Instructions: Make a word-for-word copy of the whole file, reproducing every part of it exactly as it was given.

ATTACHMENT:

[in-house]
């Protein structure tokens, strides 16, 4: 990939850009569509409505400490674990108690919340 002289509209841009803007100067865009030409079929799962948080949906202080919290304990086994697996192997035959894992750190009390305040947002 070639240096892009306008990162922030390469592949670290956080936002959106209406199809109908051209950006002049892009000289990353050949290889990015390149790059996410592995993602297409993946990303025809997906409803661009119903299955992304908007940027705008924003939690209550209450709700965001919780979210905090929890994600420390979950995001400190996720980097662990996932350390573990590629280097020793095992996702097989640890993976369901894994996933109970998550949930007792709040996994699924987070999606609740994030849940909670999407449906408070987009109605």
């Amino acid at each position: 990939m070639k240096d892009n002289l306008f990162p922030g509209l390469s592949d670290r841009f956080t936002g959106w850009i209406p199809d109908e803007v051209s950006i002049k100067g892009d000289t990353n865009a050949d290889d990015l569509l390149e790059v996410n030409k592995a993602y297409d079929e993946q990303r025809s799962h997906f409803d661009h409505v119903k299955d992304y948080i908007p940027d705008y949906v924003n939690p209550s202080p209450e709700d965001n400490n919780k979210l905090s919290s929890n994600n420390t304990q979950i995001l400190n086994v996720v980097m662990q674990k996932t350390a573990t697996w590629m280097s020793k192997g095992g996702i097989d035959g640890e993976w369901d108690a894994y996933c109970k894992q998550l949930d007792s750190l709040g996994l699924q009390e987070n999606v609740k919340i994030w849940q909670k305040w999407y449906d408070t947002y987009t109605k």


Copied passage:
[in-house]
């Protein structure tokens, strides 16, 4: 990939850009569509409505400490674990108690919340 002289509209841009803007100067865009030409079929799962948080949906202080919290304990086994697996192997035959894992750190009390305040947002 070639240096892009306008990162922030390469592949670290956080936002959106209406199809109908051209950006002049892009000289990353050949290889990015390149790059996410592995993602297409993946990303025809997906409803661009119903299955992304908007940027705008924003939690209550209450709700965001919780979210905090929890994600420390979950995001400190996720980097662990996932350390573990590629280097020793095992996702097989640890993976369901894994996933109970998550949930007792709040996994699924987070999606609740994030849940909670999407449906408070987009109605």
């Amino acid at each position: 990939m070639k240096d892009n002289l306008f990162p922030g509209l390469s592949d670290r841009f956080t936002g959106w850009i209406p199809d109908e803007v051209s950006i002049k100067g892009d000289t990353n865009a050949d290889d990015l569509l390149e790059v996410n030409k592995a993602y297409d079929e993946q990303r025809s799962h997906f409803d661009h409505v119903k299955d992304y948080i908007p940027d705008y949906v924003n939690p209550s202080p209450e709700d965001n400490n919780k979210l905090s919290s929890n994600n420390t304990q979950i995001l400190n086994v996720v980097m662990q674990k996932t350390a573990t697996w590629m280097s020793k192997g095992g996702i097989d035959g640890e993976w369901d108690a894994y996933c109970k894992q998550l949930d007792s750190l709040g996994l699924q009390e987070n999606v609740k919340i994030w849940q909670k305040w999407y449906d408070t947002y987009t109605k």